Over the years I’ve gotten a lot of so-when-are-you-going-to-get-a-real-job-attitude for the work that I do in restaurants from friends and acquaintances. I’ve taken that attitude with a grain of salt. But frankly, I’m tired of it.
I do have a real job. I am a professional server.
There’s definitely a misconception in the minds of people outside of the service industry that restaurant work is something that’s easy, good for a fast buck and a vocation for unprofessional types. Though restaurant work is not a 9-to-5 job and doesn’t require the fabrication of cubicles or the purchase of slide projectors, restaurant workers ARE professional.
I’m not sure what it will take to change people’s mind about this…but let me be clear:
There is nothing fast nor easy about restaurants. Restaurant work is mentally challenging and physically exhausting.
When will America’s dining public start treating servers with some respect?
A typical day
It’s Friday afternoon at 2 pm I’m at the ironing board pressing my dress shirt and apron. While I nibble on a late lunch, I scan the pages of three-ring binder filled with food and wine notes for knowledge retention. I listen to a recording I’ve made of myself reading tasting notes on domestic and international wines. I listen to myself describe a California chardonnay so that when a table asks me about that bottle, I already have a sound bite response.
It’s 4pm and my car is parked. I tie my tie before I cross the threshold of the restaurant. A double check of my uniform for any last minute adjustments, and then I give myself a moment for a deep, cleansing breath. It’s time for service.
By 4:30 I’m in a staff meeting where changes in the menu, service issues are discussed, and guest information is shared with the front of house staff. By 6, hundreds of napkins are folded, glasses are polished, and stations are stocked for the flurry of service that is about to hit.
7 p.m. the restaurant begins to fill up. By 8pm service has kicked into high gear. Tables are sat and resat. Orders are taken, menu items described in minute detail. Food is cleared and silverware placed. Dishes are run to the back kitchen for washing. Glasses are refilled and silverware is placed before courses hit the table. Menus are dropped and egos massaged. Checks are tallied, split, cashed out and rung up.
By 9pm–after 5 hours without food or drink—I’m dehydrated. A quick sip of water and I’m back on the floor with smile. Business roars. There’s a problem that needs attention, a table needs clearing, a manager is needed to help fix an error. I push through service like a boxer at a speed bag. My mind races with details. Did I deliver that wine? Check. Did I place that steak knife? Has that entree hit the table? Did I find out what city in France that cheese was from? Check, check, check.
No night is flawless. Something goes wrong. The only thing I can prepare for is my attitude, stamina and mental preparedness. Seven hours have passed since I stepped inside the restaurant. By 11 pm service begins to slow. Full dinner guests lounge in their seats and enjoy another glass of wine. Maybe they’ll have some dessert. Or another after-dinner drink. A back-waiter prepares a double espresso, giving me just enough time to drink a full glass of water and chew a handful of nuts. There’s still a few more hours left of work. I have to keep my energy up. I adjust my tie, tuck my dress shirt into my apron and hit the floor with a smile. There’s another cocktail to deliver, a menu to drop, a table to clear, a story to tell…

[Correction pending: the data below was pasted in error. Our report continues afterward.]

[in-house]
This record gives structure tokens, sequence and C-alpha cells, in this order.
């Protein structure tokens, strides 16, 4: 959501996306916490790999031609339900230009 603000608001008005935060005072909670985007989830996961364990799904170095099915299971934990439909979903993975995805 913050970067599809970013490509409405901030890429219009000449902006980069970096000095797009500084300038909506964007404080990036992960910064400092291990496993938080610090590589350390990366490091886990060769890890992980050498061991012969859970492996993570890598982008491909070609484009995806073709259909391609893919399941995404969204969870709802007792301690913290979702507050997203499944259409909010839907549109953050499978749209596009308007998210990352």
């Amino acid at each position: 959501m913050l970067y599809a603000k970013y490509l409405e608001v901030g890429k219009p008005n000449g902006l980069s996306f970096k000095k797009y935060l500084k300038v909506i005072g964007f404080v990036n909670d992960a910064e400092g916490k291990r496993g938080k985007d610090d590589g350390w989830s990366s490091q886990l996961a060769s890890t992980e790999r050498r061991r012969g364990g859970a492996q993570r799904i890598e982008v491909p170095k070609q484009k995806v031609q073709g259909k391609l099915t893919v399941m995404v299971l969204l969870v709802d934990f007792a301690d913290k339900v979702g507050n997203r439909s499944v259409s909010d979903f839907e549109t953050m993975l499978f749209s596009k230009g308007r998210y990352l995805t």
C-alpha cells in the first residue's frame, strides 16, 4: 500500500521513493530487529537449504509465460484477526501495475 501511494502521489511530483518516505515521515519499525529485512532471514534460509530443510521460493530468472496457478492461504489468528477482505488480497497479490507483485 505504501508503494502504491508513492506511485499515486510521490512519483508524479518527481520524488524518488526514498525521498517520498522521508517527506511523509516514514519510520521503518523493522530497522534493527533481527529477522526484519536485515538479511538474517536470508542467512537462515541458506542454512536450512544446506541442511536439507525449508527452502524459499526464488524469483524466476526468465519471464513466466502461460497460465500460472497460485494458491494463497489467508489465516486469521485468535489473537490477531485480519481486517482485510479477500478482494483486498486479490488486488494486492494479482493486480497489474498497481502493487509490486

By midnight I’ve handed in my cash, tipped my support staff and clocked out. By 1 am I am in my car driving home. I’m starving, craving a glass of wine and wired from a night of speed walking 7,000 square feet several hundred times.
My mind races with the cruel barbs from a guest I artfully dodged, the selfish behavior of a co-worker that made my temper flare, the European tourist that gushed verbal compliments but only left a handful of dollars on a large bill, the joke that had me quietly giggling all night, the fiscally generous guest, the out of sorts guest that went out of their way to be rude and the sweet guest that went out of their way to be kind.
Every night is different. But every night ends the same way–with my head spinning from the millions of tasks and service issues. If I’m lucky there’s a glass of wine in my hand by the end of it all.
It’s true, there are other things I would rather do on a Friday night with my time. I’d love to write full time and have my nights free. But the fact remains that as an artist there are other things I have to do to pay my bills. And I love restaurants, the food culture and the people that work doggedly day and night to put food on the table. There shouldn’t be any shame in saying I’m a server at a restaurant.
Yes, I work in the service industry. Yes, I’m a writer AND a restaurant professional. And I take my job seriously. Very seriously. I’m a professional. Respect what I do.